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Unless you have a kindly soul to make you dinner, the easiest way to eat on crutches is to pack your meal in a Tupperware box and carry it to the couch (as if you're sitting at the dining table in a cast, amirite?!)

The joy of eating on the sofa vs at the kitchen counter soon outweighs the downside of plastic.

8. Eat right to help your body.

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Which brings us to eating, if you have a broken bone or torn ligament you need to eat right so your body can repair itself.

Talk to your doctor about the best way to eat to aid your recovery.

Here are some healthy eating charts to get you started.

9. Get your vitamins too.

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Foods high in vitamin C are also good for ligaments, helping reduce inflammation to the injury site. Try kiwis, berries, peppers and good ol' broccoli to do some good.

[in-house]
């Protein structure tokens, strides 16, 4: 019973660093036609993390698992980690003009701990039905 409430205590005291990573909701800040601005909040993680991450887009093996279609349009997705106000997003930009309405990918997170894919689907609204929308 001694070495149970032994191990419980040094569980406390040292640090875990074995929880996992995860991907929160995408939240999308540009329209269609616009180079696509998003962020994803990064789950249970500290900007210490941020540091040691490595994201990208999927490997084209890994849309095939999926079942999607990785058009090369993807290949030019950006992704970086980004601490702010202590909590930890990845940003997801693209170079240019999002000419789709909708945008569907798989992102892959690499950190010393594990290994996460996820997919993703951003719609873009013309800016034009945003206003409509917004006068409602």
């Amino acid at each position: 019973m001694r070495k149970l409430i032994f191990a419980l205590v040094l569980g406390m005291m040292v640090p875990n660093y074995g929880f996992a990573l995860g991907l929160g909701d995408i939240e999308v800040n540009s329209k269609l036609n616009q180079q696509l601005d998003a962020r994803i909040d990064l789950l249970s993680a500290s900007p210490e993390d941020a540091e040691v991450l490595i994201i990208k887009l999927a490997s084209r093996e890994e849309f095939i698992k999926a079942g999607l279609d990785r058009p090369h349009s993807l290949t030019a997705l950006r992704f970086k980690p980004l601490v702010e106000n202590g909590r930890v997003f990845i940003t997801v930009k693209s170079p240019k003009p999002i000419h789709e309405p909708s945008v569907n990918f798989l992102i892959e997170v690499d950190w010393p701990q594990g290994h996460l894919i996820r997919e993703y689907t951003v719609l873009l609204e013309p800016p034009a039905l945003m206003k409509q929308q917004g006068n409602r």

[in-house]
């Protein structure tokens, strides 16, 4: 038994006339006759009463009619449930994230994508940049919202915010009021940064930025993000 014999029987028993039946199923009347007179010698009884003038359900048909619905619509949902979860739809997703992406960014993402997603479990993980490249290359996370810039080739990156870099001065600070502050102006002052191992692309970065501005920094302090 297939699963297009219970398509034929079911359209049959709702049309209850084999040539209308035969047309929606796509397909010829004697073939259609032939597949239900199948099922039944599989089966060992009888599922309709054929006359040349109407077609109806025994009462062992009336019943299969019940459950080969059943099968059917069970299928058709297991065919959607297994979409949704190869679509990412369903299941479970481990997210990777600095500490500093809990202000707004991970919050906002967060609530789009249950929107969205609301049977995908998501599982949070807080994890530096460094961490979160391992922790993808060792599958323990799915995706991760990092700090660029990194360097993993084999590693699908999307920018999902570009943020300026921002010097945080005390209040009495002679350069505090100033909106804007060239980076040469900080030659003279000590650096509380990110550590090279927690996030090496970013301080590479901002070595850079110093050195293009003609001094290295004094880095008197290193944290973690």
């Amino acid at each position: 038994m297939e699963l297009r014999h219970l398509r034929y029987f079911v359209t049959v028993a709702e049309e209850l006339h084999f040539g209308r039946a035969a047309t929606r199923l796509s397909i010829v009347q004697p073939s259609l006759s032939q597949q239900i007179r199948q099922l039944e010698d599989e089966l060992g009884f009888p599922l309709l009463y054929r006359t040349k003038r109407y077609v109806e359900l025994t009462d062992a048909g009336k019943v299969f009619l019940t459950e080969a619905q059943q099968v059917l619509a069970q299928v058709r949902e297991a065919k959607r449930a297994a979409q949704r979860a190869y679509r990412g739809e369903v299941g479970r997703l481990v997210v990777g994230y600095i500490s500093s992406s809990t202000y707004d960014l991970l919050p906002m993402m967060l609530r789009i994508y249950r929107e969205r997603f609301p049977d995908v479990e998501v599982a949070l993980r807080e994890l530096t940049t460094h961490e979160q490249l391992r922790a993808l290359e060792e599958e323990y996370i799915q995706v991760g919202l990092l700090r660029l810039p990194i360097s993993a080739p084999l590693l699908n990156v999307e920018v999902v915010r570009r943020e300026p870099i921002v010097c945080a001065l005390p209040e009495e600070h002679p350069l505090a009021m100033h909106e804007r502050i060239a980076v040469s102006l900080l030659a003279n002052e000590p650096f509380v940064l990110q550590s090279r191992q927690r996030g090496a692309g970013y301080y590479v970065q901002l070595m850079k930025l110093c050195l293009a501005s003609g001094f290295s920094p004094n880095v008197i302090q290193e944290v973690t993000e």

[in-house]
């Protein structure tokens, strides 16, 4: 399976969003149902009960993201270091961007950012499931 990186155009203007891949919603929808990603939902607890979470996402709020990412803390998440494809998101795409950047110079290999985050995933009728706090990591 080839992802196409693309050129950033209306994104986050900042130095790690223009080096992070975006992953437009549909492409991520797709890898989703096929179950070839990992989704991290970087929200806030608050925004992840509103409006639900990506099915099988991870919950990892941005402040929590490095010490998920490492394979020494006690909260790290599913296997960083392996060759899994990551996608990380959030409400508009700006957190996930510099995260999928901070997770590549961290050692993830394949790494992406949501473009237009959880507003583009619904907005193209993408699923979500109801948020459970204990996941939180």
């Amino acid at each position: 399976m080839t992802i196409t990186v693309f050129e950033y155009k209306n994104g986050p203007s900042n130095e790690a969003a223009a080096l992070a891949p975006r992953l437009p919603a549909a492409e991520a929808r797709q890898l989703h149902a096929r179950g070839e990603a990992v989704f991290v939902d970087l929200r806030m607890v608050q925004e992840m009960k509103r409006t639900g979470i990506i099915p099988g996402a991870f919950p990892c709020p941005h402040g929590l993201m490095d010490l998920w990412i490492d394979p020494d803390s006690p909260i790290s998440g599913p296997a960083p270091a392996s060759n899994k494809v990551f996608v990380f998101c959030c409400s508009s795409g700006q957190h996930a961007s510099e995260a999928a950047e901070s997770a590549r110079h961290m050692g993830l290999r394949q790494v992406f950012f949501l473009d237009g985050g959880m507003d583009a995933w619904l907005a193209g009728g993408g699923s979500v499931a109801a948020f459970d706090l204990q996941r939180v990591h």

10. But sometimes, takeaways are your friend.

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Sometimes you'll be tired and you can't face making a trip to the kitchen, takeaway is your friend! Try to research places that aren't total junk, you can now often get proper meals instead of the usual pizzas. It's definitely ok to cheat once in a while.

11. Have a strategy for stairs.

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Stairs are the worst and it will take you time to get used to them, don't be afraid of shuffling on your bum at first.

The saying "good leg to heaven, bad leg to hell" will help you negotiate steps and stairs. Going up? Your good leg goes up first. Going down? Lower your centre of gravity by moving your bad foot down first.